On October 22nd 2015, the National Reconnaissance Office (NRO) declassified and released 282 rarely or never before seen images and 825 confidential records (a total of 20,681 pages) about the so called Manned Orbiting Laboratory (MOL), the project which would have sent American astronauts to orbit over the Soviet Union in order to take better photos than the best system at the time.
The huge trove of documents–a truly nice pre-Christmas present for space history researchers–reveals a lot of real aspects of the Manned Orbiting Laboratory (MOL), publicly announced in December 1963. The ostensible mission of the United States Air Force program was to conduct scientific experiments upon astronauts in orbit, meanwhile the classified goal was to place a crewed surveillance satellite into orbit, using Gemini B spacecraft and Titan IIIC rockets. As NRO explains:
At the time, several military and contractor studies estimated that manned surveillance satellites could acquire photographic coverage of the Soviet Union with resolution better than the best system at the time (the first generation Gambit satellite). Additionally, the Air Force billed the MOL as a reconnaissance system that could more efficiently and quickly adjust coverage for crises and targets of opportunity than unmanned systems. The Air Force controlled development of the satellite, which was consistent with MOL’s unclassified mission, while the NRO ran development of the covert reconnaissance mission of the program, including the camera system and other subsystems.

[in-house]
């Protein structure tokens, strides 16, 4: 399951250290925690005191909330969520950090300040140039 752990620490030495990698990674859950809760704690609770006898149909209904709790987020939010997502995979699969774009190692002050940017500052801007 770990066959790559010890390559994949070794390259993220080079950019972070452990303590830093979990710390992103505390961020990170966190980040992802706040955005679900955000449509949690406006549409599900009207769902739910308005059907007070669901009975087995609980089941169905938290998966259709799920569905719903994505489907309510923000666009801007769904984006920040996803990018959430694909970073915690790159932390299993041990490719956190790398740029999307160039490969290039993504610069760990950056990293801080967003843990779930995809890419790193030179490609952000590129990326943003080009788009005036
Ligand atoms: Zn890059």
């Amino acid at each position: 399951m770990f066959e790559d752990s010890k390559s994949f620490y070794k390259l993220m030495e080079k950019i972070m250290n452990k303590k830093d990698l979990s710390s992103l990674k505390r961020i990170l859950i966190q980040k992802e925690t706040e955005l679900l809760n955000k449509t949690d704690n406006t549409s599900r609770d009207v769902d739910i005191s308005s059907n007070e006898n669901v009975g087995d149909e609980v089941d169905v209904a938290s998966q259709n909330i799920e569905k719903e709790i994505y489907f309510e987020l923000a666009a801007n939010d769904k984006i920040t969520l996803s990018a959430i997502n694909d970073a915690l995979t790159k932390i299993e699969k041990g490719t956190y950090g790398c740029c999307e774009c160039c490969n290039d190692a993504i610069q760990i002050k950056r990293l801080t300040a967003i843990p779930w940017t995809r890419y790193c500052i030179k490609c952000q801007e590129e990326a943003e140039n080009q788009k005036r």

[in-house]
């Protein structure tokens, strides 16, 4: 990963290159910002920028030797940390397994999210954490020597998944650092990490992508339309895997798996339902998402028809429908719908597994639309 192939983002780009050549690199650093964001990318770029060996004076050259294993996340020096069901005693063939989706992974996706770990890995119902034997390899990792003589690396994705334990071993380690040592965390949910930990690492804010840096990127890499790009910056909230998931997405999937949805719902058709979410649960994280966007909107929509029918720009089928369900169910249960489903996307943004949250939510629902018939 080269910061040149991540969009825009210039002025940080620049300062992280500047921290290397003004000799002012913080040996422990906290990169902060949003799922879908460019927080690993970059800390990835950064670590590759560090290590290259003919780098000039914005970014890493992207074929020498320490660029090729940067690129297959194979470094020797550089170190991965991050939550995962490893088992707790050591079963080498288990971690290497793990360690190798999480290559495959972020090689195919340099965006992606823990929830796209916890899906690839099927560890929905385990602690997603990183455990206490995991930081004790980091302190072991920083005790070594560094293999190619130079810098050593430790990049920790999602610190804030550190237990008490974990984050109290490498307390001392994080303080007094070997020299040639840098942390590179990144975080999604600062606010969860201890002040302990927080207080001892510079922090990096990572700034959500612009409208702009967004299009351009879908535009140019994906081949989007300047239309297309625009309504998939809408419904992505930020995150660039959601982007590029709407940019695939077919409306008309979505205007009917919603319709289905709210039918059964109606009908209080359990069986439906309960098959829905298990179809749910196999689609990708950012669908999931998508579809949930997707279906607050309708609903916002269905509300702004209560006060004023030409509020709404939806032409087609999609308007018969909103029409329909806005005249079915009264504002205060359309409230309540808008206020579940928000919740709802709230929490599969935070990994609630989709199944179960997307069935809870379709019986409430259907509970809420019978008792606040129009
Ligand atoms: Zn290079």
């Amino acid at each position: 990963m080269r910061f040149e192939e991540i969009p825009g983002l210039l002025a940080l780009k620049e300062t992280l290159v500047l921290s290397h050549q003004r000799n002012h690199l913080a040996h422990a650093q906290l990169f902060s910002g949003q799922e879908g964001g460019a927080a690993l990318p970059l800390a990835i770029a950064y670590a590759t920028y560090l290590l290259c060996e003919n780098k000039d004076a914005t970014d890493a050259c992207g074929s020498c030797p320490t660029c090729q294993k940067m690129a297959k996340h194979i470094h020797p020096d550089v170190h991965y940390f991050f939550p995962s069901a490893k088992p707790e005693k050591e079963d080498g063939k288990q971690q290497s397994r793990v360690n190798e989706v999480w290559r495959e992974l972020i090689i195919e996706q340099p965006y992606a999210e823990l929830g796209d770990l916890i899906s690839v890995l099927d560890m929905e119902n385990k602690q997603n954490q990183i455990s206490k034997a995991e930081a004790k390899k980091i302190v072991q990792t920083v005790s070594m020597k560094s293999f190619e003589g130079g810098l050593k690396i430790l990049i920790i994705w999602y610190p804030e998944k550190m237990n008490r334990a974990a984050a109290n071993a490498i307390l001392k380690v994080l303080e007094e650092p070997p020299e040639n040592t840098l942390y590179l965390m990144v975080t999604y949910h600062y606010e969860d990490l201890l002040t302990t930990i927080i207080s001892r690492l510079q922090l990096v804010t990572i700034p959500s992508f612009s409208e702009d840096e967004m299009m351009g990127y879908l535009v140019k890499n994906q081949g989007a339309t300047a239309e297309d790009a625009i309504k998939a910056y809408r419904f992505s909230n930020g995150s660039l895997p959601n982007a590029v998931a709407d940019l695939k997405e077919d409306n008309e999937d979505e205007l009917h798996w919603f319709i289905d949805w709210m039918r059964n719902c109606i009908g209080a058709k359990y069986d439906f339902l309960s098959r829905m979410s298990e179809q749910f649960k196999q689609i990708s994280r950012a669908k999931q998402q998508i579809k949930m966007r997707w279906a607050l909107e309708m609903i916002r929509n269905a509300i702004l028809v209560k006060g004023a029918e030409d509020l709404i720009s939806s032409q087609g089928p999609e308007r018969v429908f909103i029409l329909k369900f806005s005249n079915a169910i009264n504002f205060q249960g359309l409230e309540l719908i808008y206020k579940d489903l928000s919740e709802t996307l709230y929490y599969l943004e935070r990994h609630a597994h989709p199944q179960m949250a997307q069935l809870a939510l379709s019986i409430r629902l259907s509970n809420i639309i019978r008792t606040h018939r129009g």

After initial studies, planning, organising, and one test launch in 1966 were completed, the program was ready to expand into full scale development and production at the end of the decade. But, it never got fully funded due to competition from other defence projects, NASA’s Apollo program, better and better spy satellites, and the Vietnam War. The end was inevitable:
In June 1969 the President cancelled the MOL programme, and with it, the Air Force’s last chance to develop a manned space flight program. The MOL program operated for five and one half years and spent $1.56 billion, but never launched a manned vehicle into space.
The following set of images lets you peek inside one of the least known military space project, cancelled three years after its one and only uncrewed test flight.
The MOL assembly and integration building (Huntington Beach, California) in a cutaway illustration and in photo
Artist’s impression of the MOL crewed spying space station
Scale model of the space station module where two USAF astronauts were to snap photos of the USSR
An early and a more detailed MOL scale model